Pelindo Says it Will Require Rp 150b Yearly To Fix Ports

By webadmin on 09:12 pm Jun 06, 2012
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Tunggadewa Mattangkilang

Balikpapan. State-run seaport operator Pelindo IV says it needs Rp 150 billion ($16 million) annually to improve the country’s seaports, part of Indonesia’s efforts to lure more investors to the country.

The state enterprise is set to renovate 24 seaports in eastern part of Indonesia.

The move is intended to boost export and import activities in some of the country’s less-developed seaports, including Papua island.

Tanjung Priok in North Jakarta is the country’s biggest seaport, accounting for about 60 percent of exports and imports in Indonesia.

Edi Nursewan, corporate secretary of Pelindo IV, said that the company had set aside Rp 600 billion this year to improve seaports in the less-developed regions in Indonesia. The funds will be taken from the state budget.

Edi said poor infrastructure at seaports in the eastern part of Indonesia had hampered trade activities and placed a dark cloud over the investment climate by domestic and overseas investors.

“All the seaports in the eastern part of Indonesia are operating under-capacity,” Edi stated.

He said almost all the imports and exports in Indonesia were handled by big ports like Tanjung Perak in Surabaya.

Edi urged the government to expedite the infrastructure projects under the Master Plan for the Acceleration and Expansion of Indonesia’s Economic Development (MP3EI). Such projects are expected to help boost economic activities.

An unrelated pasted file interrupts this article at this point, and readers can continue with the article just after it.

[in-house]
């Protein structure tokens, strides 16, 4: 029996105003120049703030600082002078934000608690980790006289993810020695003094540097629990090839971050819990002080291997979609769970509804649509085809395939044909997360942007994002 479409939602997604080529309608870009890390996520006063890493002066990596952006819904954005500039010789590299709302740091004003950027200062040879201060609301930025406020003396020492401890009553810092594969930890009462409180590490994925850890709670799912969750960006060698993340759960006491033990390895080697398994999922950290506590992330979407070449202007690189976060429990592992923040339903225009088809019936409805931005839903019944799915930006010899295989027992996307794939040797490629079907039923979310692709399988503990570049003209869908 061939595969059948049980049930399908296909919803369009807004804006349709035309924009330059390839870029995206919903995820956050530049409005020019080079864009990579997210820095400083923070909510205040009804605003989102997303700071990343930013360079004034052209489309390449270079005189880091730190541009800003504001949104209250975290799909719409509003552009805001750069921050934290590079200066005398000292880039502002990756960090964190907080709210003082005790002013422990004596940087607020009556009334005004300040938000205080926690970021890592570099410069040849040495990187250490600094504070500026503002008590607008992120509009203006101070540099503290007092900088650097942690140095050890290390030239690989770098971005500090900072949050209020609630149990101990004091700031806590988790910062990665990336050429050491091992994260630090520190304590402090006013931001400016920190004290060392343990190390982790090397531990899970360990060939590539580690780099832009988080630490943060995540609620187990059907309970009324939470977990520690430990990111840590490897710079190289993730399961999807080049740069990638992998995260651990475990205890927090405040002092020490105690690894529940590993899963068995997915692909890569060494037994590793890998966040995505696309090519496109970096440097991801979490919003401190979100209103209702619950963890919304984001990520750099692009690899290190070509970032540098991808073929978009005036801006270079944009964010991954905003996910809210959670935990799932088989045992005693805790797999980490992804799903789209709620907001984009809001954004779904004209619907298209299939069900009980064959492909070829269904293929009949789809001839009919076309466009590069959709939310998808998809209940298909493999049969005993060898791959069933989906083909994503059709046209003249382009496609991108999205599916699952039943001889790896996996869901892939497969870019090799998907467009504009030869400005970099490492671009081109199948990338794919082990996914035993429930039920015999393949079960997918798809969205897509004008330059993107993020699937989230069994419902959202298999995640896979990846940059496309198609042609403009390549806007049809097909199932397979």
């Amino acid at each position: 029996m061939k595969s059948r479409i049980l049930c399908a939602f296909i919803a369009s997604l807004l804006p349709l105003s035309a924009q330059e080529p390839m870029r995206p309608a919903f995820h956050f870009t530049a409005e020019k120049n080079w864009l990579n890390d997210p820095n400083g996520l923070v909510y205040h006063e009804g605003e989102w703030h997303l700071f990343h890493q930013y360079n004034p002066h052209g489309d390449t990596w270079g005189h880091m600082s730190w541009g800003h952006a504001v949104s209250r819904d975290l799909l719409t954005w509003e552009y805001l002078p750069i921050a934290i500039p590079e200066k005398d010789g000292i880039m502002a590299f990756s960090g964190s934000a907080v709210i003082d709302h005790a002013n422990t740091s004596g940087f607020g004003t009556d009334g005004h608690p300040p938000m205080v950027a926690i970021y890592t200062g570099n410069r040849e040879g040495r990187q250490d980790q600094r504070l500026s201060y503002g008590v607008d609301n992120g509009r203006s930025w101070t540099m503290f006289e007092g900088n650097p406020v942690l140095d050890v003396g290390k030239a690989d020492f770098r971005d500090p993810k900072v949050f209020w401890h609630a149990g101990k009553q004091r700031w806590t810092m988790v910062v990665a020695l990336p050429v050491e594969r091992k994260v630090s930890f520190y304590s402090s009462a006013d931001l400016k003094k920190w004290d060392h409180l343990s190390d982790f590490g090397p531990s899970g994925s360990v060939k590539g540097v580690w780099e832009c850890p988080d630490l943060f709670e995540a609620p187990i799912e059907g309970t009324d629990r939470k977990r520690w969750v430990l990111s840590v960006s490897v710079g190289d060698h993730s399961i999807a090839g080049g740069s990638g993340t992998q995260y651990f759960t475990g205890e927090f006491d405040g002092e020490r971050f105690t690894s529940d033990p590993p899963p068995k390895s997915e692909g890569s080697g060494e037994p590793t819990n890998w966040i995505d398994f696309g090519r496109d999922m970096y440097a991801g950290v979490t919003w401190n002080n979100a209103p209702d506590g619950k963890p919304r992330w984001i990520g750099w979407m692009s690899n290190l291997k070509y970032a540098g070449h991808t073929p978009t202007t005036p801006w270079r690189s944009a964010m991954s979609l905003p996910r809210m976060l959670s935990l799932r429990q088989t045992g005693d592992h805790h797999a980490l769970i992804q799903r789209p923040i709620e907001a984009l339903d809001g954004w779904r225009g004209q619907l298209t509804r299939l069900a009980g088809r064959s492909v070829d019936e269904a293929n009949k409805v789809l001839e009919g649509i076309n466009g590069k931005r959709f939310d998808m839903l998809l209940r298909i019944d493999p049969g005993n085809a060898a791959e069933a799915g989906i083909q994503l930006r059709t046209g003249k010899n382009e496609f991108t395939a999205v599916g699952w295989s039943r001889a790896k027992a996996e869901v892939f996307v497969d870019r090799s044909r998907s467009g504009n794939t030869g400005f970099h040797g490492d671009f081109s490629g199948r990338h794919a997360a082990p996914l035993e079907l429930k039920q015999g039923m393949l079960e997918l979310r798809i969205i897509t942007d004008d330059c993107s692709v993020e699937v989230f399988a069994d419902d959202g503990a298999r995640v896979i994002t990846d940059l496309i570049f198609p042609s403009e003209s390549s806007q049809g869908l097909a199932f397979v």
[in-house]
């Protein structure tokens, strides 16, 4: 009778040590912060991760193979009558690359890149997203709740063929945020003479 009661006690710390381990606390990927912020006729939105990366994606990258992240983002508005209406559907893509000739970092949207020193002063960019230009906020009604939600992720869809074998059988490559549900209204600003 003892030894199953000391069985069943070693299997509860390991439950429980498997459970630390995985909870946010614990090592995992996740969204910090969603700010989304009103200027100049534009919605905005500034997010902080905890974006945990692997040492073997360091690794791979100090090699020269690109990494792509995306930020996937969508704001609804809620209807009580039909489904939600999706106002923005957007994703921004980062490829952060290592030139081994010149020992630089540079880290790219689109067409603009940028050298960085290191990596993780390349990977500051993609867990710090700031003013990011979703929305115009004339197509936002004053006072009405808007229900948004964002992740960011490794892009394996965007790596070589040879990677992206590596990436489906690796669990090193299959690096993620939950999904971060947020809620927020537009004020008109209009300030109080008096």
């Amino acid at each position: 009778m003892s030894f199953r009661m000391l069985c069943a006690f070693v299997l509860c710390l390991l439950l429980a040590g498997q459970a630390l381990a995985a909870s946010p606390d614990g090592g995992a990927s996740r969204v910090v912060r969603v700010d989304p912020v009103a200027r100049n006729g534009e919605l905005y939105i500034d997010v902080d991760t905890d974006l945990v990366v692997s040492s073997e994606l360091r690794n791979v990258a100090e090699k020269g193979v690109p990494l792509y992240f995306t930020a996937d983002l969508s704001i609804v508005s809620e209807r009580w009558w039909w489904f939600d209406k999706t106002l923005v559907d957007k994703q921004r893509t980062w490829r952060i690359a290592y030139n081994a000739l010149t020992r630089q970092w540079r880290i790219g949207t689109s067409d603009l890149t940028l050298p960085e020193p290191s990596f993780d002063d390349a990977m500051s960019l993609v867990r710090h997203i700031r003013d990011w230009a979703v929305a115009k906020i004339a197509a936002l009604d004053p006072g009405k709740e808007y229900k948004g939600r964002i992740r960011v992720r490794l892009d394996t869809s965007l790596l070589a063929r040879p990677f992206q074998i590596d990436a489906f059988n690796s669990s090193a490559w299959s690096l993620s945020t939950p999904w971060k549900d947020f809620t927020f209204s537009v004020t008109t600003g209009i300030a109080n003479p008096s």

Under the MP3EI, Indonesia is divided into six corridors — Java, Sumatra, Kalimantan, Sulawesi, Bali-Nusa Tenggara and Papua-Maluku — with each having its own growth area.

“The program under the MP3EI should boost economic growth in the Maluku, Nusa Tenggara region and in Papua island,” Edi said.

The Papua and Maluku corridors will focus on the mining and energy sectors.

Java island will be keyed into industry and services, Sumatra will be used for its natural resources and energy, while mining and energy are from Kalimantan. Sulawesi will be used for its agriculture and fisheries, while tourism and food are matched with Balu-Nusa Tenggara.

There are currently 1,438 seaports in Indonesia.

Pelindo II, which supervises and operates the ports in Java island, is preparing to help Tanjung Priok Port expand and become a hub for Asia. That will be after upgrades to two major container terminals that will allow them to harbor bigger ships and handle a greater number of containers.